PAPERS Resources

AAR Annual Meeting
Atlanta, GA
November 21-24, 2015

AAR Sessions (PDF)

Additional Meeting Sessions (PDF)

Session Index (PDF)

Participant Index (PDF)

Session Locations (PDF)

Exhibitor Index and Exhibit Hall Maps (PDF)

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Black Theology Group

Statement of Purpose: 

This Group seeks to further develop black theology as an academic enterprise. In part, this is accomplished by providing opportunities for exchanges related to basic issues of black theology’s content and form. In addition, the Group seeks to broaden conversation by bringing black theology into dialogue with other disciplines and perspectives on various aspects of African diasporan religious thought and life.

Call for Papers: 

The Black Theology Group invites papers on the topics identified below as well as other topics that advance the discipline of black theology. Proposals for individual papers will be given due consideration and we also encourage proposals for prearranged sessions on these or other topics of interest to black theology.

We invite proposals that help black theology think about the meaning of love in its manifold expressions as self-love, love of blackness, love of God, neighborly love, interpersonal intimacy and love of creation. Black Theology began as a critique of the prevailing Civil Rights consensus that defined Christianity through themes of love, forgiveness and reconciliation. Love as the moral requirement for Christian life concealed asymmetrical power relations and priority was granted to liberation, just and power. The discourse on love as a theological virtue was undertheorized. How then does love function within the fabric of our cultural, socio-political, economic and ecological relations as a revolutionary drive for transformation? What does love tear down, exclude or reject? How do we undomesticate love? What are its aims, imperatives, forms and priorities? What thinkers, historical moments or movements ought black theology be in dialogue with to deepen or reconceive its reflections on love as praxis?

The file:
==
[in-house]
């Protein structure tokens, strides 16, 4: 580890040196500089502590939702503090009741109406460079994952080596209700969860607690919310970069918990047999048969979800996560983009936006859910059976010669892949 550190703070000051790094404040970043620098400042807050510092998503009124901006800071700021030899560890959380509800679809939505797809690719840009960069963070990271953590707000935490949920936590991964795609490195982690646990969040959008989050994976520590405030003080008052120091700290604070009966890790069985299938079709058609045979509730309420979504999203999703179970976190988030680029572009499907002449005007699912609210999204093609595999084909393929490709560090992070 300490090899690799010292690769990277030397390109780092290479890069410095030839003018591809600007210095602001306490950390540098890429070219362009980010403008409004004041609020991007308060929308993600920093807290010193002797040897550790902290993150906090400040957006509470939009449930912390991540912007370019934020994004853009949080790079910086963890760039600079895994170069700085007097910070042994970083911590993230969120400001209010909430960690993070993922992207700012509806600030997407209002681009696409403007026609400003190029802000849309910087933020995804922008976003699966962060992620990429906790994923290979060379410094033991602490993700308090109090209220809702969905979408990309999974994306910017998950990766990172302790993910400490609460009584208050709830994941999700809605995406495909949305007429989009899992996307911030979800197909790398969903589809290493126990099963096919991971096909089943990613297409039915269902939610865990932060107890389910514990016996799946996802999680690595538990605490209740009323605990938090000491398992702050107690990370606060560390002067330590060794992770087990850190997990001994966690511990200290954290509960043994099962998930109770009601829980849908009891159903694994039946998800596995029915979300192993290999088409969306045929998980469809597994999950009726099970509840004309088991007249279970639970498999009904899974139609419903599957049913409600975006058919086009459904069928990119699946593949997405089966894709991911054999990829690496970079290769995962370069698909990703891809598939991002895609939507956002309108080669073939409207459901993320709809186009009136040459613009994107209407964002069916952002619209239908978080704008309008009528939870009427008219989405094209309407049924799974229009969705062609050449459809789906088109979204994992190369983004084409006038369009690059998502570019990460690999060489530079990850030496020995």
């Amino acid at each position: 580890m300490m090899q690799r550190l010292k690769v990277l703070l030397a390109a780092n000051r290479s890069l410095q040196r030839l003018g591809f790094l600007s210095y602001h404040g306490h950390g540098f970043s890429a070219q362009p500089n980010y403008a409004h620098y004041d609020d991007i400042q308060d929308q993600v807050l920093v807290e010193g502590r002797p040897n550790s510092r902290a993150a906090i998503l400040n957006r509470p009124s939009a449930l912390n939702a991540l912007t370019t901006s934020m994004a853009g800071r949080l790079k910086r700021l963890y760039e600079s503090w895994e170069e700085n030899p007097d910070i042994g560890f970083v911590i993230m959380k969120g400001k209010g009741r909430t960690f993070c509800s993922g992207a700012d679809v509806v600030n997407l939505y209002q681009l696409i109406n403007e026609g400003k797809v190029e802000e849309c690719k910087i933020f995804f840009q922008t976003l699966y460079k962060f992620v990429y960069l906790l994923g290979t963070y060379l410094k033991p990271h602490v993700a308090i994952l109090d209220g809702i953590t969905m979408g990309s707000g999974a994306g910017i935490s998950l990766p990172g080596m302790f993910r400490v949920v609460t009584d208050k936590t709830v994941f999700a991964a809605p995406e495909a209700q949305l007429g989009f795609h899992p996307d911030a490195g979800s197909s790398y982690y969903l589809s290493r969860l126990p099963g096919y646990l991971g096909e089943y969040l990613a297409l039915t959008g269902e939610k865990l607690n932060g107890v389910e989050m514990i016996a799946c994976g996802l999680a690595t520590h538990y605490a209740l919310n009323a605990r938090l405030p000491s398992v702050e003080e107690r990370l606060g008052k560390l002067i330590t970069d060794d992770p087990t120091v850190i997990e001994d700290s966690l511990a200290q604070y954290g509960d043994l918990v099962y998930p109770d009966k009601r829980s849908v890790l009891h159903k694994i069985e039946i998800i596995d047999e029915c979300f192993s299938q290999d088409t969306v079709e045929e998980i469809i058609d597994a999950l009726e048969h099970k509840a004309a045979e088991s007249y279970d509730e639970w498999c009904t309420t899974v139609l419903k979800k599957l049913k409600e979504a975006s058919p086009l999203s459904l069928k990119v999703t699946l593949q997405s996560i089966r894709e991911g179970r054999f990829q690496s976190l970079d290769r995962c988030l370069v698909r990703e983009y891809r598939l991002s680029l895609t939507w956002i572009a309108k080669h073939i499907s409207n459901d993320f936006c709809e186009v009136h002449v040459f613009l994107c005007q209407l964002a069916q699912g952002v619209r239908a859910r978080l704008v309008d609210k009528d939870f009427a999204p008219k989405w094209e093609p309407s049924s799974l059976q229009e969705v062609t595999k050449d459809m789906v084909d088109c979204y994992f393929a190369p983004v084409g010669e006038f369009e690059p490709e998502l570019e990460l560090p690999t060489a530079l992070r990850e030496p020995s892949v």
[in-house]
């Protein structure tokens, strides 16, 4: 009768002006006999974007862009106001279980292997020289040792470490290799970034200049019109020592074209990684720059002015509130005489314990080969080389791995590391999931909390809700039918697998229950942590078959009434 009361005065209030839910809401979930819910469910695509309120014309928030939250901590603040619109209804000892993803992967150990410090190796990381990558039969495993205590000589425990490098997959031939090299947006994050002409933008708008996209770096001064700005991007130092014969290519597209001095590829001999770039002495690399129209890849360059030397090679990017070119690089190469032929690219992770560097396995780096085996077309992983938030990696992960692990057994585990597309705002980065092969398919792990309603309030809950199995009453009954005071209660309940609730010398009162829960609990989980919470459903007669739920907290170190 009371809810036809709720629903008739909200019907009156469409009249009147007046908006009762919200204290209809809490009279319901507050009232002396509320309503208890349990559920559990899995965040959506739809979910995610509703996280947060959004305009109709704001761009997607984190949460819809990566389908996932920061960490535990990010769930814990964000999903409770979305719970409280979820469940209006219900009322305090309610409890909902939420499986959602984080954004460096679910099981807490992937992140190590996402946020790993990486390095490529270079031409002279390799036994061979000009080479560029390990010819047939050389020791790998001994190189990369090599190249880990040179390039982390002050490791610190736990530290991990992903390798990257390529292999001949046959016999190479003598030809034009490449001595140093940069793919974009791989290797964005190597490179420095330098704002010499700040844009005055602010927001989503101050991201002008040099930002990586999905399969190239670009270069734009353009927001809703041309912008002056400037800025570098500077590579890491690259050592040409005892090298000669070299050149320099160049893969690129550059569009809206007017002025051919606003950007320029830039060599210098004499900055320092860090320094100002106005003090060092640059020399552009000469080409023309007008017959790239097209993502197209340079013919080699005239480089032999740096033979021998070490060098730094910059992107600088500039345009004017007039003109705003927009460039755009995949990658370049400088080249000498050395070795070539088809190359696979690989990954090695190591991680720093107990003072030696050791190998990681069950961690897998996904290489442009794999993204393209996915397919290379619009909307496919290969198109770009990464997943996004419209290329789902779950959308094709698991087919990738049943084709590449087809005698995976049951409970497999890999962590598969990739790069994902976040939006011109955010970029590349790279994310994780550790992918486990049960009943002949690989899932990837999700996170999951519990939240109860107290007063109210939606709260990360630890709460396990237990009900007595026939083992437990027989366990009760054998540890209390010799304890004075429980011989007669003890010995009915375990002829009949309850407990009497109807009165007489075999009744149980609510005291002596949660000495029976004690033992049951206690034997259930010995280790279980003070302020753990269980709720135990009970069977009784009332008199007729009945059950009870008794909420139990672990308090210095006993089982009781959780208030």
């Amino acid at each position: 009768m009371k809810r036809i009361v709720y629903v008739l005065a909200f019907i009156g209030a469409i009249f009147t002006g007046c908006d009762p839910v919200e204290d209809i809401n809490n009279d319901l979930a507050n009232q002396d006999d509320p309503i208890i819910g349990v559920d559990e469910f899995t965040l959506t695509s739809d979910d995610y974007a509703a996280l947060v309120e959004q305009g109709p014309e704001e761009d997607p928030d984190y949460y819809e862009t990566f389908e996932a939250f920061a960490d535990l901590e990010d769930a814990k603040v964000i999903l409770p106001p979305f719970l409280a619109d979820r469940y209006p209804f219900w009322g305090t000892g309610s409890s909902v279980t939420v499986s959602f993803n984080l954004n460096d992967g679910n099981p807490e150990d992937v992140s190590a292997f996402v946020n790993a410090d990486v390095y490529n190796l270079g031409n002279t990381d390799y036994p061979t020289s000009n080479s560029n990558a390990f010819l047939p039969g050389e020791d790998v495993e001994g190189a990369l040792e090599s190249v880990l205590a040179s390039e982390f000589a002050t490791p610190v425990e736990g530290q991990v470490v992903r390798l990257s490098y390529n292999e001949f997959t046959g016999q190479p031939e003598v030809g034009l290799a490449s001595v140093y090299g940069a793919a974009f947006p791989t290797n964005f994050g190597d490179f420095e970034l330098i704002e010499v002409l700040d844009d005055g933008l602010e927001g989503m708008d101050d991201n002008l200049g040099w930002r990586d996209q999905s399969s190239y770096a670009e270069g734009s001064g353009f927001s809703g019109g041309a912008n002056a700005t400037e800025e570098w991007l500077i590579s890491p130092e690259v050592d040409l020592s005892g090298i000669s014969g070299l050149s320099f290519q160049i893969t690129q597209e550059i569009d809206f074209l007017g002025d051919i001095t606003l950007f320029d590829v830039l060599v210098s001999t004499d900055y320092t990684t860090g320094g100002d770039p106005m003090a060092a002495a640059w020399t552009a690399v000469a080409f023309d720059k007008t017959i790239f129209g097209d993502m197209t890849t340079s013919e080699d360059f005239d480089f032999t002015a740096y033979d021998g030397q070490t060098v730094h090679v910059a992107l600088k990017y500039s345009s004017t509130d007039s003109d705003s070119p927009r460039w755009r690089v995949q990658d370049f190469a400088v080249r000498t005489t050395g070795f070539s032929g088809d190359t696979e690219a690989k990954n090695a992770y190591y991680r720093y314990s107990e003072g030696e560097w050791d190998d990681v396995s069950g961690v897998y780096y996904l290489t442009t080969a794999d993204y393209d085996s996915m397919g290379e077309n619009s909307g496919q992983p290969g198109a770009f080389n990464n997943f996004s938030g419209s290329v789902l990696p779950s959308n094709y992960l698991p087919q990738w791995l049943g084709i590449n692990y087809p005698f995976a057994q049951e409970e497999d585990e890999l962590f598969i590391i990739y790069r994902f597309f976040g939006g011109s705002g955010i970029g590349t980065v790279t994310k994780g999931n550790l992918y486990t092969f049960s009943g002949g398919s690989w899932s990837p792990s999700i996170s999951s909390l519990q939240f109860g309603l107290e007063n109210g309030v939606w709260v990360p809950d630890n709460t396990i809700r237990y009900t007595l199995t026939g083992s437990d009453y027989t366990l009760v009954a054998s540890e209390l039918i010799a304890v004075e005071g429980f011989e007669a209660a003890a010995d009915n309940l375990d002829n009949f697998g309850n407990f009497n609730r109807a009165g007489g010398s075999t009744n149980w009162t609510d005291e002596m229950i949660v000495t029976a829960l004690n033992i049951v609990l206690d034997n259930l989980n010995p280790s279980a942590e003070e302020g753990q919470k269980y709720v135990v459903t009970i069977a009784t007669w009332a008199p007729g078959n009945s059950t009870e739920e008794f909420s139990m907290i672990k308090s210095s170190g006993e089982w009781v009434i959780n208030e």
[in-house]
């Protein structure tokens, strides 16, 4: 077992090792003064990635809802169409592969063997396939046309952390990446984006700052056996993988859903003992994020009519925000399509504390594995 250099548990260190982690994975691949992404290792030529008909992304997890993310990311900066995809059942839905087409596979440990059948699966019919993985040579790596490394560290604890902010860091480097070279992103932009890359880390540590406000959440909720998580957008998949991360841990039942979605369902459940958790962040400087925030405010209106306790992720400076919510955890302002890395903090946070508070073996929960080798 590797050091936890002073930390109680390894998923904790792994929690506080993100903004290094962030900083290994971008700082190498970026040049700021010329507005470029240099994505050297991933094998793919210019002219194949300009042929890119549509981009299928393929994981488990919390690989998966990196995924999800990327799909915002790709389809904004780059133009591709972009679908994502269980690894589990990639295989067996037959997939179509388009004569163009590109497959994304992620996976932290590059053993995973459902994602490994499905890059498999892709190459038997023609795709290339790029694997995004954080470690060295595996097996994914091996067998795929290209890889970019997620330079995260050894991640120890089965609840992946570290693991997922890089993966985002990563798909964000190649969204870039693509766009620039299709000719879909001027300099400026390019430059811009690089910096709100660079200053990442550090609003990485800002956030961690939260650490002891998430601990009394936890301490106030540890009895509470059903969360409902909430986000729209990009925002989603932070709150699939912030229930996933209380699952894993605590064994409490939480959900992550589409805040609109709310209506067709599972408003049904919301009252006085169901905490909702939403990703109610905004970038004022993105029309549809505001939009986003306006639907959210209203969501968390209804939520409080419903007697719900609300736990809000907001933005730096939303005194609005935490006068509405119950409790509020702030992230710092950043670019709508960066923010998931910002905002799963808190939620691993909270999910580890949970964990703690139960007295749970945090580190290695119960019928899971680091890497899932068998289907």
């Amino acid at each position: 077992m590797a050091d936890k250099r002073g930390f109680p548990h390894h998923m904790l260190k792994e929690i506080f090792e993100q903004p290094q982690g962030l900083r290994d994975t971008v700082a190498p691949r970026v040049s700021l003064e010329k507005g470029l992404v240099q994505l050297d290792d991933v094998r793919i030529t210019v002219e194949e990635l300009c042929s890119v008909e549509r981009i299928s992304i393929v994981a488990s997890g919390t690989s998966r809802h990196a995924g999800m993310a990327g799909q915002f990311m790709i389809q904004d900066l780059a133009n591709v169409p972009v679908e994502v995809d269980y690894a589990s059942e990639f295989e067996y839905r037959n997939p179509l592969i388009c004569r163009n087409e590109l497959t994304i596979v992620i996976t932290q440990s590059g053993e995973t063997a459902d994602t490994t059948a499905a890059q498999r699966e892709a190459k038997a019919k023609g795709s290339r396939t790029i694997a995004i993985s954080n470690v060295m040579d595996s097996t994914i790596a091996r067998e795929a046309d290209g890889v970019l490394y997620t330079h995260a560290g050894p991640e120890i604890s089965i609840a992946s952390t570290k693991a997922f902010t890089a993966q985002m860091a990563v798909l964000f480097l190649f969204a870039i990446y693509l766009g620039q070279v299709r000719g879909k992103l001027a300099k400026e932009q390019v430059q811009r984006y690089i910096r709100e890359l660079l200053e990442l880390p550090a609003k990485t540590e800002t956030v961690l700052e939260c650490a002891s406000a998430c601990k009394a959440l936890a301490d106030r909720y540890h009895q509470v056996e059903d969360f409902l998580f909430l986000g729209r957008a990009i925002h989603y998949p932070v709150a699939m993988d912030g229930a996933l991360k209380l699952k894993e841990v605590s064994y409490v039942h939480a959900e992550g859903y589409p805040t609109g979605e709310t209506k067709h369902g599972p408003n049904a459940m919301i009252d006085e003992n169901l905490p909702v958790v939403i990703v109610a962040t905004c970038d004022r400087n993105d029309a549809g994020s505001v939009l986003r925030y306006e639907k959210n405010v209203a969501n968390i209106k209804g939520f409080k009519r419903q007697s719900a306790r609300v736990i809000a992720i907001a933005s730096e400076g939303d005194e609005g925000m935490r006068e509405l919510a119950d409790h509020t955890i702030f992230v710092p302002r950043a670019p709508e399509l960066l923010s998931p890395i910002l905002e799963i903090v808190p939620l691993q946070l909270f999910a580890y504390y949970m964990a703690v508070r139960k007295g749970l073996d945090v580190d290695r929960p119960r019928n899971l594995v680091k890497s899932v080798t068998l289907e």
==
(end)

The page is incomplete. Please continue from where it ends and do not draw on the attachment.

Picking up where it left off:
We invite proposals that address questions about the meaning of “blackness” in black theology. This year marks the fiftieth anniversary of when Stokely Carmichael and other black radical activist used the term “black power.” Despite denunciations, the legacy of the black power movement gave black theology its “blackness.” What new, modified or revised constructions of blackness should drive black theology and what are their theological significance? How may we rethink the social purpose of black theology in the contemporary context? What are the new black sources that can be harnessed by black theological interpreters for emancipatory projects, sources such as post Ferguson movements, black popular cultural sources, black body as theological source, black aesthetics, African religious and cultural sources, black denominational sources, readings of blackness from postcolonial, postmodern, queer, womanist/feminist, disability studies, and critical race theoretical perspective.

For a session on the History of the Black Social Gospel to be co-sponsored with the Nineteenth-Century Theology Group, we invite proposals for papers that engage in some way with Gary Dorrien’s recent book, The New Abolition: W. E. B. Du Bois and the Black Social Gospel (Yale University Press, 2015).

Proposals have a much greater chance of acceptance if they make very clear the central thesis and main line(s) of argument of the proposed paper.
Proposer names are visible to chairs but anonymous to steering committee members
ChairSteering Committee